The panoply of literary figures Poe influenced is astounding: Jorge Luis Borges, Oscar Wilde, Robert Louis Stevenson, Arthur Conan Doyle, Henry James, Herman Melville, Allen Ginsberg, Raymond Chandler, even Vladimir Nabokov. Wilde considered Poe to be a greater poet than Longfellow, Emerson, and Whitman. Whitman himself at first regarded Poe as a superb technician, but grew to admire him so much that he was the only major literary figure in attendance at Poe’s 1875 reburial in Baltimore.

Borges, who was perhaps Poe’s true heir—excepting Kafka, no other short stories approach Poe’s sublime existential allegories—echoed Whitman and fellow admirer Alfred, Lord Tennyson by characterizing Poe’s oeuvre as a “work of genius.” Borges credited Poe with inventing the detective procedural and acknowledged Poe as a significant influence on his own fiction. For those who seek to understand American poetry and the modern psychological short story, Borges and Ginsberg both agreed that all roads lead to Poe.

Even T. S. Eliot, who otherwise was not an ardent admirer of Poe’s work, could not deny his status as the predominant influence behind French Symbolism. Indeed, the Symbolist poet Stéphane Mallarmé was so taken with “The Raven” that he translated it into French. The Morgan’s image of the raven is taken from Édouard Manet’s dust-jacket illustration for the Mallarmé translation.

Literary scholars have already identified traces of Poe’s influence in the work of Nabokov, Borges, Wilde, and many others; but the significance of “Terror of the Soul” inheres in its three-dimensional demonstration of this influence, with tangible evidence. Letters and manuscripts—including Nabokov’s screenplay for Stanley Kubrick’s 1962 film adaptation of Lolita—detail the extent of Poe’s influence on that writer. Nabokov originally downplayed his affinity for Poe, claiming that he had outgrown his adolescent fixation on the American. But in a revelation sure to provide literary bona fides to Poe lovers everywhere, Nabokov ultimately confessed to an abiding affection. Allusions to Poe abound in Nabokov’s work. He not only borrowed Poe’s doppel-gänger motif, but also fashioned Humbert Humbert’s intimate, confessional narrative style in Lolita after Poe’s narrator in “William Wilson.” Considering the number of authors who have been influenced by the narrative style of Lolita, it is striking to learn that the original source of these authors’ influence is Edgar Allan Poe.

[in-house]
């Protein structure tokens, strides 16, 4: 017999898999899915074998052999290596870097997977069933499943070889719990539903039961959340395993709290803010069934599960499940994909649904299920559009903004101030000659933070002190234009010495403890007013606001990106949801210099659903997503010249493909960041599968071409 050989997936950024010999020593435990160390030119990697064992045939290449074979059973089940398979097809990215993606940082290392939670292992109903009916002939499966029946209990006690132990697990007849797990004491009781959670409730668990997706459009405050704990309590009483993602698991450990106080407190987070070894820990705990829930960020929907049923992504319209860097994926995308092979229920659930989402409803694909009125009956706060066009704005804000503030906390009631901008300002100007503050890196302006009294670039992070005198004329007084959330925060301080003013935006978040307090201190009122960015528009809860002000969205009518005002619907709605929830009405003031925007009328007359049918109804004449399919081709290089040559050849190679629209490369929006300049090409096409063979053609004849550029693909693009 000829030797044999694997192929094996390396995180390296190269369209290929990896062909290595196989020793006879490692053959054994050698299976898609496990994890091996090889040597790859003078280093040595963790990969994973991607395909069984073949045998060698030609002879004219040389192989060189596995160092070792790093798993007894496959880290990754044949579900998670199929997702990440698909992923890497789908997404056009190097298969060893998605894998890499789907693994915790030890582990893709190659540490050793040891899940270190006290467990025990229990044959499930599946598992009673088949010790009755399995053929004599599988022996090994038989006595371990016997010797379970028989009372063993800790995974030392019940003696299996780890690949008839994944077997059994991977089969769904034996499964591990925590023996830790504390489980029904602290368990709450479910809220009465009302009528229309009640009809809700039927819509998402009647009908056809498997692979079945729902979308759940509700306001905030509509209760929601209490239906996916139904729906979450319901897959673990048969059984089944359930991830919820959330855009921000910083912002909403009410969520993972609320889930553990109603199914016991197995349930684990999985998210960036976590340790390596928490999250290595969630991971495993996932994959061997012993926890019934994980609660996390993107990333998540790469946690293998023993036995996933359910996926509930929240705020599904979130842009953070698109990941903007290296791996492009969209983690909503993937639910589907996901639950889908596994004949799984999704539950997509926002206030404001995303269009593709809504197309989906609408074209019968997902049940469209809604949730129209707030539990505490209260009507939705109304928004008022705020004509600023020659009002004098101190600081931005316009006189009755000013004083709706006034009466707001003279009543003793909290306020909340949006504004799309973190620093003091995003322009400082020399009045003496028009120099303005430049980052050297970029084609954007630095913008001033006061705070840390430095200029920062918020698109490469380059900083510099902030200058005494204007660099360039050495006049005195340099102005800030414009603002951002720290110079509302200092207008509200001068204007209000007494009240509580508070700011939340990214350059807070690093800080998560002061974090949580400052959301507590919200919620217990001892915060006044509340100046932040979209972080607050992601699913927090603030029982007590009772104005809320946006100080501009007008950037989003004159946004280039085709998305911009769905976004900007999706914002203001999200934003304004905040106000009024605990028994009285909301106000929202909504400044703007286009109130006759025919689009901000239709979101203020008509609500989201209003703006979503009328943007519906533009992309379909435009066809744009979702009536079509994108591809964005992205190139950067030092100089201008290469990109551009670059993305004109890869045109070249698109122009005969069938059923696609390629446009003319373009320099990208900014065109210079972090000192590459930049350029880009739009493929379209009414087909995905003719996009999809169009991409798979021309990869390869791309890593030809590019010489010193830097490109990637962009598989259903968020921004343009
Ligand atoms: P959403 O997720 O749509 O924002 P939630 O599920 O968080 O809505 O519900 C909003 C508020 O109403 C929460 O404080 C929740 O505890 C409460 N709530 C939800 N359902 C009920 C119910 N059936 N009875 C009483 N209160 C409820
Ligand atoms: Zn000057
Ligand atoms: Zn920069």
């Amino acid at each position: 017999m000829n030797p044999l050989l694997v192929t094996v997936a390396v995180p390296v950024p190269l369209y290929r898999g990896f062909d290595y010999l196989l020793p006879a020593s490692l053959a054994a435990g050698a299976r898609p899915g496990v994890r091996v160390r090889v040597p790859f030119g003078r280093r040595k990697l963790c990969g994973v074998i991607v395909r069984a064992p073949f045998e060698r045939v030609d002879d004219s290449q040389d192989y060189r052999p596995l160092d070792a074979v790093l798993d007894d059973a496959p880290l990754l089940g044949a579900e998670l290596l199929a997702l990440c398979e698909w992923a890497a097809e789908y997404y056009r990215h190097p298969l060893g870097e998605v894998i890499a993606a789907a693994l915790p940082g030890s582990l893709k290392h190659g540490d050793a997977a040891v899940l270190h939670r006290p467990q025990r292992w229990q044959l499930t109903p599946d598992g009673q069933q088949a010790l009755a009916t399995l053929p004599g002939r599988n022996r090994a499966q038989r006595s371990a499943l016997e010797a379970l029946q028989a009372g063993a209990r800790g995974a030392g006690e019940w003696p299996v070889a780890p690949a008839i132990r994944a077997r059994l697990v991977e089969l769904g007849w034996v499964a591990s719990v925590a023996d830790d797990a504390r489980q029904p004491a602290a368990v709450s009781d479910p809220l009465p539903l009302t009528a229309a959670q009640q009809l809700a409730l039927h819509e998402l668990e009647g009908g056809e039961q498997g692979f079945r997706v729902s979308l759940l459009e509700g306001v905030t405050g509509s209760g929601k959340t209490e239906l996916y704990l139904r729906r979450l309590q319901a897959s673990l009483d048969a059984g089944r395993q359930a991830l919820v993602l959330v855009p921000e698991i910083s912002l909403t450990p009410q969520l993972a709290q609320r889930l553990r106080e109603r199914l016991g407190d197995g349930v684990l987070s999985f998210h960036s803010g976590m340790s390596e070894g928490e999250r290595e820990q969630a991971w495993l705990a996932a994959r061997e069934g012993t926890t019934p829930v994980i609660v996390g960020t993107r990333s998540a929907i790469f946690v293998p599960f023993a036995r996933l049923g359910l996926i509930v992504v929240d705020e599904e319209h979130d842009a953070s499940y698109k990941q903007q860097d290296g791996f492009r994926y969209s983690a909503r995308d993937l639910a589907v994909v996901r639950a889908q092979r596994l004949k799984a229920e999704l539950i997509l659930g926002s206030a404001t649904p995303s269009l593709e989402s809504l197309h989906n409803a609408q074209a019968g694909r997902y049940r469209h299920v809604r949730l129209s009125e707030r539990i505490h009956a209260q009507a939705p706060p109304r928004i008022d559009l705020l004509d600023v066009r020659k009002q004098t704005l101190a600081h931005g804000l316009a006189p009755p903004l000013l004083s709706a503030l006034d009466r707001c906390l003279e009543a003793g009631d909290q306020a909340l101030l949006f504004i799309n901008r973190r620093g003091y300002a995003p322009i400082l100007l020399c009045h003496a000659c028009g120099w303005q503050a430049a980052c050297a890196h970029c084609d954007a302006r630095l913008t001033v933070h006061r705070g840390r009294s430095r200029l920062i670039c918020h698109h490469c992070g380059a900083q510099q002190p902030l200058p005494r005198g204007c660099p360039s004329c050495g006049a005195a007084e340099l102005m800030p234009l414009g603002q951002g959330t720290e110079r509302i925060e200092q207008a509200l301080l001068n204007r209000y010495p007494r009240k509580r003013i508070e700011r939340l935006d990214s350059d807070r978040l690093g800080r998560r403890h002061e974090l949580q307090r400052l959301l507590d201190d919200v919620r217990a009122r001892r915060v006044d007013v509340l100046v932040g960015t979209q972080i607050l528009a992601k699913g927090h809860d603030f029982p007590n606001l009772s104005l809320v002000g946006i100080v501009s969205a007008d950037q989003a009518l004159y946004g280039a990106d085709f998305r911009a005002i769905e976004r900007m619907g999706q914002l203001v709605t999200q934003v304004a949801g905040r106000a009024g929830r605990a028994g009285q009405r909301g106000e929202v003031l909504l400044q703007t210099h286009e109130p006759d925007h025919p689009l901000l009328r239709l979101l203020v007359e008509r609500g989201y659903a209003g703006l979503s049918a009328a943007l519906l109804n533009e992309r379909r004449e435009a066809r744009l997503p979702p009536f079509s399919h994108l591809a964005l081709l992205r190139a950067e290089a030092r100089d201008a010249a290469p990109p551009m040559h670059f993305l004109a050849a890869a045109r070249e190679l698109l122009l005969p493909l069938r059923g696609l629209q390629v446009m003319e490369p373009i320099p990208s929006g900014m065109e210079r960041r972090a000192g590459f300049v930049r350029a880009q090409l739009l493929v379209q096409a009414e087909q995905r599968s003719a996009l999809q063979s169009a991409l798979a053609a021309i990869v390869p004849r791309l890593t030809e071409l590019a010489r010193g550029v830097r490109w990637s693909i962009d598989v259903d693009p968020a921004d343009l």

The Morgan exhibit’s décor is perfectly suited to its subject. The blood-red walls evoke “The Masque of the Red Death,” and the enlarged reproduction of Poe’s signature in bold black ink, along with the wood-panel floors and dim lighting, establish an appropriately morose, nightmarish—and yet nongarish—ambience in which to contemplate Poe’s morbid themes. Strategically positioned in the upper section of one wall is the black-and-white image of Poe, peering down at us just as the raven gazed down on its visitor.

While the exhibition provides a wealth of information (we even see fragments of his original coffin), it is largely disengaged from the long-running debate regarding the literary quality of Poe’s writing. Harold Bloom famously characterized the diction in “William Wilson” as “awful,” described Poe’s verse as “dreadful,” and deemed Poe (as well as Lovecraft) to be “subliterary.” And the dim lighting, though appropriate to the mood, makes it difficult to read some of the printed materials.

Moreover, greater attention might have been paid to exploring the provenance and reception of Poe’s short stories. What prompted him to write such probing, profound, psychologically complex macabre fiction? Considering how instrumental he was in the development of the short story in three different genres, and considering as well the contemporary revival of the short story, Poe’s stories deserve more discussion. Likewise, a special section could have been devoted to a province of the arts in which Poe’s influence reigns supreme: film. In cinematic horror, Poe’s influence is virtually inescapable, and a single movie poster does not do it justice.

Daniel Goodman is a lawyer and rabbinical student in New York.